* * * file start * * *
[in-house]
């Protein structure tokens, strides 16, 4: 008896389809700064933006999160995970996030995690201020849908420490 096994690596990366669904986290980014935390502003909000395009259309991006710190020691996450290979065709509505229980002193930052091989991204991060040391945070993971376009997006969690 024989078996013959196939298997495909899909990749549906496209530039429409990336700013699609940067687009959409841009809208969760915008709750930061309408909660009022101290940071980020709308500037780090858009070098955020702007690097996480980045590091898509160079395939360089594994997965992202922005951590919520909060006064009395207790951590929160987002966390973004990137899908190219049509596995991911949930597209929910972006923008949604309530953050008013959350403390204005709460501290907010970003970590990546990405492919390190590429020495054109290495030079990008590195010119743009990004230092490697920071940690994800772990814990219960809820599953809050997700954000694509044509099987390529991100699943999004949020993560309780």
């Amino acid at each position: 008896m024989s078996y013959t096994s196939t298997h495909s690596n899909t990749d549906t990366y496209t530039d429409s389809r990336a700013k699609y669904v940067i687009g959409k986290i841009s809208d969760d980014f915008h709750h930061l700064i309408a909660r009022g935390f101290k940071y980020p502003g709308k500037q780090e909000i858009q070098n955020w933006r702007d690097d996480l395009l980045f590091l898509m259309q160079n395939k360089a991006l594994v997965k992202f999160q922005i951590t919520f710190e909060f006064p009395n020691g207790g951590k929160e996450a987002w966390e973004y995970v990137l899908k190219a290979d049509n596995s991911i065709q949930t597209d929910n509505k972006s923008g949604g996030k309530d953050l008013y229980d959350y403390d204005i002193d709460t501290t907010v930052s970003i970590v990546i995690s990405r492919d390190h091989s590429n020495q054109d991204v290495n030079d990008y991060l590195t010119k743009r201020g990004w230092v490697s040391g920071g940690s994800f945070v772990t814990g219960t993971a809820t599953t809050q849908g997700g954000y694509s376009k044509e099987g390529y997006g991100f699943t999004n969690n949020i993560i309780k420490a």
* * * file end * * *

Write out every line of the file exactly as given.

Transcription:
[in-house]
């Protein structure tokens, strides 16, 4: 008896389809700064933006999160995970996030995690201020849908420490 096994690596990366669904986290980014935390502003909000395009259309991006710190020691996450290979065709509505229980002193930052091989991204991060040391945070993971376009997006969690 024989078996013959196939298997495909899909990749549906496209530039429409990336700013699609940067687009959409841009809208969760915008709750930061309408909660009022101290940071980020709308500037780090858009070098955020702007690097996480980045590091898509160079395939360089594994997965992202922005951590919520909060006064009395207790951590929160987002966390973004990137899908190219049509596995991911949930597209929910972006923008949604309530953050008013959350403390204005709460501290907010970003970590990546990405492919390190590429020495054109290495030079990008590195010119743009990004230092490697920071940690994800772990814990219960809820599953809050997700954000694509044509099987390529991100699943999004949020993560309780």
């Amino acid at each position: 008896m024989s078996y013959t096994s196939t298997h495909s690596n899909t990749d549906t990366y496209t530039d429409s389809r990336a700013k699609y669904v940067i687009g959409k986290i841009s809208d969760d980014f915008h709750h930061l700064i309408a909660r009022g935390f101290k940071y980020p502003g709308k500037q780090e909000i858009q070098n955020w933006r702007d690097d996480l395009l980045f590091l898509m259309q160079n395939k360089a991006l594994v997965k992202f999160q922005i951590t919520f710190e909060f006064p009395n020691g207790g951590k929160e996450a987002w966390e973004y995970v990137l899908k190219a290979d049509n596995s991911i065709q949930t597209d929910n509505k972006s923008g949604g996030k309530d953050l008013y229980d959350y403390d204005i002193d709460t501290t907010v930052s970003i970590v990546i995690s990405r492919d390190h091989s590429n020495q054109d991204v290495n030079d990008y991060l590195t010119k743009r201020g990004w230092v490697s040391g920071g940690s994800f945070v772990t814990g219960t993971a809820t599953t809050q849908g997700g954000y694509s376009k044509e099987g390529y997006g991100f699943t999004n969690n949020i993560i309780k420490a």